By Howard Y. F. Choy
Reviewed by Andrew Stuckey
MCLC Resource Center Publication (January 2010)
Howard Choy’s Remapping the Past sets out to examine and critique the intricate and important links between history and fiction in the novels and short stories produced in the last two decades of the twentieth century in China. Although beginning in the late Qing period fiction had begun to compete with it in the literary hierarchy, for millennia history had been among the most exalted of literary and narrative forms in China. The interactions between past and present and the ways that Chinese narrative–history as well as fiction–gives form to those interactions are central to our understanding of the functions of narrative. And yet this interaction has been relatively understudied, especially in the English language scholarship. In addition to addressing this gap in the scholarly literature, Remapping the Past makes another important intervention by shifting our focus away from the temporality of the past or present and instead drawing our attention to its location.
The brief Introduction, “Narrative and Space: A Cartography of History,” is divided into two main sections: Narrative and Space. In the first, Choy distinguishes between differing degrees of historicity, ranging from close adherence to historical fact in terms of both characters and events to “full license to re-create history” (3) in historical fiction. Since Choy’s interests lie in an examination of historical discourse, of history’s narration, he is naturally more interested in what he calls fictions of history–that is, works of historical fiction that indulge in the re-creation of history more than those that hew close to fact. As he says, “fiction matters to history not as matters of fact, but as manners of narration” (5). Beginning in the mid 1980s, fictions of history marked a dramatic change from previous modes of CCP sponsored revolutionary historical fiction, which had been designed to confirm the legitimacy of the party’s leadership. For Choy, in the 1980s these fictions of history “emerged as inscriptions of subjectivity onto history and parodies of the grand narrative of national history” (9) and “are based on debris in the ruin of former times and on personal perceptions of the past” (10). Concurrent with the shift away from grand narrative modes of narrating the past, Choy also delineates a shift away from the nation to smaller geographies: the region, the family, and the body. Thus in the second section, Space, Choy argues for an understanding of history that has been spatialized:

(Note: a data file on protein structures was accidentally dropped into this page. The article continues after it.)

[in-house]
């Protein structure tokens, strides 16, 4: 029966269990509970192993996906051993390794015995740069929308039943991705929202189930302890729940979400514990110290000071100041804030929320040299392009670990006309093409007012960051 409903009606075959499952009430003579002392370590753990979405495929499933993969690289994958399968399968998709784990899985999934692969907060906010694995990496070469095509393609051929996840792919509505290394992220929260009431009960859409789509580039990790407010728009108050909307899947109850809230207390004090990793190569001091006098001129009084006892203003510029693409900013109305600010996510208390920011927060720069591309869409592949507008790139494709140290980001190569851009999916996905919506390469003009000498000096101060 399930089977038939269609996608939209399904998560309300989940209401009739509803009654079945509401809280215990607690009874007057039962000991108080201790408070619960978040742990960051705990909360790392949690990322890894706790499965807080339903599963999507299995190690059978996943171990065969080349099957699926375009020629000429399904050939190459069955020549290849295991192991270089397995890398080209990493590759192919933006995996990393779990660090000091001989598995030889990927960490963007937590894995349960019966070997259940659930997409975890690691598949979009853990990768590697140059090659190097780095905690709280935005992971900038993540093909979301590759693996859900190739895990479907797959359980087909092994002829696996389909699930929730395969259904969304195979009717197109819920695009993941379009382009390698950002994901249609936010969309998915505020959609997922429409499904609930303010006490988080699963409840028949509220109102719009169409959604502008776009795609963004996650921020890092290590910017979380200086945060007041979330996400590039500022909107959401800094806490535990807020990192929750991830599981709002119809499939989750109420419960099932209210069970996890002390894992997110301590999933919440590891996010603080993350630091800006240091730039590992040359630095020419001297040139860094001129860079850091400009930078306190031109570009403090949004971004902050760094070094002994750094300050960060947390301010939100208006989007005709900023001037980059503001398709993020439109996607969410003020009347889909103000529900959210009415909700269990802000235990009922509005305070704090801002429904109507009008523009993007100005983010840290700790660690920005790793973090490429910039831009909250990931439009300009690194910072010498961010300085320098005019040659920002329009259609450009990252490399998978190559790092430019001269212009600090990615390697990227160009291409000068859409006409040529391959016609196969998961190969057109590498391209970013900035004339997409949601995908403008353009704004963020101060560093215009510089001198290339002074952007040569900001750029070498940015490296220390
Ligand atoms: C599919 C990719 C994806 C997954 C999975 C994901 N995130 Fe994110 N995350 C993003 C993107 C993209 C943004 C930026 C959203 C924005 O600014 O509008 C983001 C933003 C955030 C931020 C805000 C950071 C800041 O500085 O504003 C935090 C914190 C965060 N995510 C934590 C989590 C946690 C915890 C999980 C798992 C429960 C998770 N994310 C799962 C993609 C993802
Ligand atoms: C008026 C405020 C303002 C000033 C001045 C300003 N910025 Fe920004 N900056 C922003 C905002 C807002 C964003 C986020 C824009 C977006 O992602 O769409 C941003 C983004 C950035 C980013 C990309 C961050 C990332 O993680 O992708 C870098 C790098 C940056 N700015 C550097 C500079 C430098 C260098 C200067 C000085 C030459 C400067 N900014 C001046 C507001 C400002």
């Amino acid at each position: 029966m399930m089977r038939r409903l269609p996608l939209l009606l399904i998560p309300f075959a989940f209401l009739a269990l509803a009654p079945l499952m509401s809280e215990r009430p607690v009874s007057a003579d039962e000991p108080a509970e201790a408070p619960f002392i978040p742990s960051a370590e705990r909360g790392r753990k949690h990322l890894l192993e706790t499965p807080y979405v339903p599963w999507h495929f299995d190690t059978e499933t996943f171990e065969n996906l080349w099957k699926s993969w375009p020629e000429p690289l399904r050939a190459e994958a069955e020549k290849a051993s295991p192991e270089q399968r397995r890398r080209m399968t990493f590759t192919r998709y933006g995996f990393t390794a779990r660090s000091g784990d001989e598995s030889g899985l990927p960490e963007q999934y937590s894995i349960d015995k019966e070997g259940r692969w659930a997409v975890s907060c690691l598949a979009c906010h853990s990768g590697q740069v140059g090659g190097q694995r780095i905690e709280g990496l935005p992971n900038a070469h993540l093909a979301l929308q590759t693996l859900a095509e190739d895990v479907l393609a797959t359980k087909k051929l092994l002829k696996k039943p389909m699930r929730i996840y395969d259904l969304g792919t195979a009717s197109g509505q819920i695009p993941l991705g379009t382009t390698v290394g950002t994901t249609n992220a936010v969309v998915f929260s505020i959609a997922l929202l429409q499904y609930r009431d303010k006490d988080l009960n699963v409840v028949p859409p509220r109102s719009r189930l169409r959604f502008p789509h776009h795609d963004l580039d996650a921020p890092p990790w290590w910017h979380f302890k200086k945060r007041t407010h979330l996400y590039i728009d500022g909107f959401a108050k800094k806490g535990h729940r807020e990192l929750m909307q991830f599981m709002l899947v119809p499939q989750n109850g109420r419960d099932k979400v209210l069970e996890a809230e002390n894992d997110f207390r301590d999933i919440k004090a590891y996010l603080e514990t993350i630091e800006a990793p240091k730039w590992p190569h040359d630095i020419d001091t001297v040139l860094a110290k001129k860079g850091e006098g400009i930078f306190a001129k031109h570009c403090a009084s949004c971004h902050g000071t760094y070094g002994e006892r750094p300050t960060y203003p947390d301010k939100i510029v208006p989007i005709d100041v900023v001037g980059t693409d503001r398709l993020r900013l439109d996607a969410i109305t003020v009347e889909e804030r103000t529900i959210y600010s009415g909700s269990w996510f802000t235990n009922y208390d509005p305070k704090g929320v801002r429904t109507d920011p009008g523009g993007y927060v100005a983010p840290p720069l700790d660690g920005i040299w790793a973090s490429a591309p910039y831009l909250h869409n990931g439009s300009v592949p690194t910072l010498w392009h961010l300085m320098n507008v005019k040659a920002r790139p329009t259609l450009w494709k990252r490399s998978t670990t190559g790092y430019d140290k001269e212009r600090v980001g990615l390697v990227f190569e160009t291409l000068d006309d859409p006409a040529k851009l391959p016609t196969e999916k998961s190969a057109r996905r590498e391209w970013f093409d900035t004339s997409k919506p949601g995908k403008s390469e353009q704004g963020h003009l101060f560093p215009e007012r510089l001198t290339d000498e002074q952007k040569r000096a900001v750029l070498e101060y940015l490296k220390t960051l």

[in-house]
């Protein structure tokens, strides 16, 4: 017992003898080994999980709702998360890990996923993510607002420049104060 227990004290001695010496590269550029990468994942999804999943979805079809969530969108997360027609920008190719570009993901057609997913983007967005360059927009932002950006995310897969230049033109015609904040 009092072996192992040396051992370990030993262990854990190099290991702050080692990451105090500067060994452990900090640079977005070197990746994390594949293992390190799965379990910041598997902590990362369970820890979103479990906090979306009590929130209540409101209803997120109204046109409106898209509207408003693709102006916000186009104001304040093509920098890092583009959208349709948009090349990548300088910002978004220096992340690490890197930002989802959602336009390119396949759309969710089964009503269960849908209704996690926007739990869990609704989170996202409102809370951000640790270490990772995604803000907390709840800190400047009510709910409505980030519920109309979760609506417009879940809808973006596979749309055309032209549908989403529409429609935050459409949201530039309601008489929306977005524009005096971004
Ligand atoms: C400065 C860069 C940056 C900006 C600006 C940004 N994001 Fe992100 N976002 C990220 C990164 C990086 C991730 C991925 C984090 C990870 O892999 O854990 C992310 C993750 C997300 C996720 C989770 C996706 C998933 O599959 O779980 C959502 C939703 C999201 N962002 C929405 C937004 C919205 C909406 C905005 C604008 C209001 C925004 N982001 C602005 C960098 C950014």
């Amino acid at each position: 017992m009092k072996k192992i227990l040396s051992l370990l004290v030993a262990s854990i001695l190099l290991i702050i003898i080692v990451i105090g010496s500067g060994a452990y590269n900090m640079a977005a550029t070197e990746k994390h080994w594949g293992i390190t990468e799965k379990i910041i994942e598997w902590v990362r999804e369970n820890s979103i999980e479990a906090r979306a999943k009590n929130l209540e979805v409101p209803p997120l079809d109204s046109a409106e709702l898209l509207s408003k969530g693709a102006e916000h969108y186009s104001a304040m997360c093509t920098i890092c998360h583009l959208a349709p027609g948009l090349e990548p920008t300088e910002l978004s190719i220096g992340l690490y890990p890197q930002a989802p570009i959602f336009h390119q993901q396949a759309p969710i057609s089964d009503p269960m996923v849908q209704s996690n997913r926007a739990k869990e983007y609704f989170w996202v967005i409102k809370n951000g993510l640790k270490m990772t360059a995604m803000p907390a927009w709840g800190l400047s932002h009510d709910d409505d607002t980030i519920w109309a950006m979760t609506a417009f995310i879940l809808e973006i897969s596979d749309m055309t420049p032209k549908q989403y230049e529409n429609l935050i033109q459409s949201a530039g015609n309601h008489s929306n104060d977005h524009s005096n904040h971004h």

By changing the tradition of ‘once upon a time’ to the fiction of ‘once in a place’, the spatialization of history flattens the past into a plane surface or, more precisely, a map, on which the shadows of the past are projected without the depth and weight of ‘the whole truth’ of history. None of these shadows can be seen as history itself; rather, they are the other of history, a fabulous analogy of it. (11)